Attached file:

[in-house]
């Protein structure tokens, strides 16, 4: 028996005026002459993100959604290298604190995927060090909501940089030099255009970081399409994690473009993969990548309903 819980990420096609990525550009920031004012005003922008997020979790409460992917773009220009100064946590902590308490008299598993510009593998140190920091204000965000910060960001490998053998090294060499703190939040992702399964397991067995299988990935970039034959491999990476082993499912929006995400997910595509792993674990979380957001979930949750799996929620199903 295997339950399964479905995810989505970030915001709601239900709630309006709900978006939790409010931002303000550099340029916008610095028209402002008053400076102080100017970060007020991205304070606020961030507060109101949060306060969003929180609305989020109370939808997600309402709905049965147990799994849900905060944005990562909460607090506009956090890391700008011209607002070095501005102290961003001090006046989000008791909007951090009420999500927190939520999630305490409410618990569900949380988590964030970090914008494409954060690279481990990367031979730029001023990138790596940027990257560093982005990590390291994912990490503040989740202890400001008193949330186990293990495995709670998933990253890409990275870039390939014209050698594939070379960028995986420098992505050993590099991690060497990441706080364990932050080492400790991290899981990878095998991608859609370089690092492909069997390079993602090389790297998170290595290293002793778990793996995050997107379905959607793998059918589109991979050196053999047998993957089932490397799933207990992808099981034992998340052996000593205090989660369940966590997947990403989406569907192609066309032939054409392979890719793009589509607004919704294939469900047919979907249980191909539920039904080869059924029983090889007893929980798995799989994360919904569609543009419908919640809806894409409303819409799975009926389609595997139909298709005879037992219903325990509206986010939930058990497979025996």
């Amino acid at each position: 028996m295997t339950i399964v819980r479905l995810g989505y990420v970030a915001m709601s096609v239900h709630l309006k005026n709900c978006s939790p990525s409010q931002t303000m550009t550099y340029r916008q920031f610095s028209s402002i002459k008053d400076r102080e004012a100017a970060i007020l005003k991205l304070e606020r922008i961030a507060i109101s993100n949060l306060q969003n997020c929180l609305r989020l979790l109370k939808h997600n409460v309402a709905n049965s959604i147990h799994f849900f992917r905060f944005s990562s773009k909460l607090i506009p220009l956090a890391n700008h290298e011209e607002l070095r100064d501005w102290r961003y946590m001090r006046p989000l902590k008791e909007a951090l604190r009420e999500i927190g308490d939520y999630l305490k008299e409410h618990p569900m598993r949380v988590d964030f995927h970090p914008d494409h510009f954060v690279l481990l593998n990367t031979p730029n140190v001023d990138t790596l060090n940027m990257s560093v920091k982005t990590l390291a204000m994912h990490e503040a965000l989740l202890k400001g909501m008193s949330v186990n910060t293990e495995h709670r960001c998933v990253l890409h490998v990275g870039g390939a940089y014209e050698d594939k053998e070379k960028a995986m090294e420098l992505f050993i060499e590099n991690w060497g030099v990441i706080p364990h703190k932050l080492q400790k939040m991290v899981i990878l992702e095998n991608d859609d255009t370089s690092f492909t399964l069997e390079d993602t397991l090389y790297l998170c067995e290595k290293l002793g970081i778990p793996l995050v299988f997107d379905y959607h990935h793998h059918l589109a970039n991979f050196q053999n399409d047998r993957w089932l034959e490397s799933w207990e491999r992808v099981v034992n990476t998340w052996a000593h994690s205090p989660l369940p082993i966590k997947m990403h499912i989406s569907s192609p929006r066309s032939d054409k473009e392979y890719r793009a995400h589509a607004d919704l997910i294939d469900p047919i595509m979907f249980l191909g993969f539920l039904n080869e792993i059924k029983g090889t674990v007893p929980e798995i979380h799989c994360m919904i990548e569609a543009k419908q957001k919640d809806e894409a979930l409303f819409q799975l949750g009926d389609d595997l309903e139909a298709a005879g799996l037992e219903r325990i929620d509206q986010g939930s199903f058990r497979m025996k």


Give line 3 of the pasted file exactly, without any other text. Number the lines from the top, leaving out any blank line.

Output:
């Amino acid at each position: 028996m295997t339950i399964v819980r479905l995810g989505y990420v970030a915001m709601s096609v239900h709630l309006k005026n709900c978006s939790p990525s409010q931002t303000m550009t550099y340029r916008q920031f610095s028209s402002i002459k008053d400076r102080e004012a100017a970060i007020l005003k991205l304070e606020r922008i961030a507060i109101s993100n949060l306060q969003n997020c929180l609305r989020l979790l109370k939808h997600n409460v309402a709905n049965s959604i147990h799994f849900f992917r905060f944005s990562s773009k909460l607090i506009p220009l956090a890391n700008h290298e011209e607002l070095r100064d501005w102290r961003y946590m001090r006046p989000l902590k008791e909007a951090l604190r009420e999500i927190g308490d939520y999630l305490k008299e409410h618990p569900m598993r949380v988590d964030f995927h970090p914008d494409h510009f954060v690279l481990l593998n990367t031979p730029n140190v001023d990138t790596l060090n940027m990257s560093v920091k982005t990590l390291a204000m994912h990490e503040a965000l989740l202890k400001g909501m008193s949330v186990n910060t293990e495995h709670r960001c998933v990253l890409h490998v990275g870039g390939a940089y014209e050698d594939k053998e070379k960028a995986m090294e420098l992505f050993i060499e590099n991690w060497g030099v990441i706080p364990h703190k932050l080492q400790k939040m991290v899981i990878l992702e095998n991608d859609d255009t370089s690092f492909t399964l069997e390079d993602t397991l090389y790297l998170c067995e290595k290293l002793g970081i778990p793996l995050v299988f997107d379905y959607h990935h793998h059918l589109a970039n991979f050196q053999n399409d047998r993957w089932l034959e490397s799933w207990e491999r992808v099981v034992n990476t998340w052996a000593h994690s205090p989660l369940p082993i966590k997947m990403h499912i989406s569907s192609p929006r066309s032939d054409k473009e392979y890719r793009a995400h589509a607004d919704l997910i294939d469900p047919i595509m979907f249980l191909g993969f539920l039904n080869e792993i059924k029983g090889t674990v007893p929980e798995i979380h799989c994360m919904i990548e569609a543009k419908q957001k919640d809806e894409a979930l409303f819409q799975l949750g009926d389609d595997l309903e139909a298709a005879g799996l037992e219903r325990i929620d509206q986010g939930s199903f058990r497979m025996k």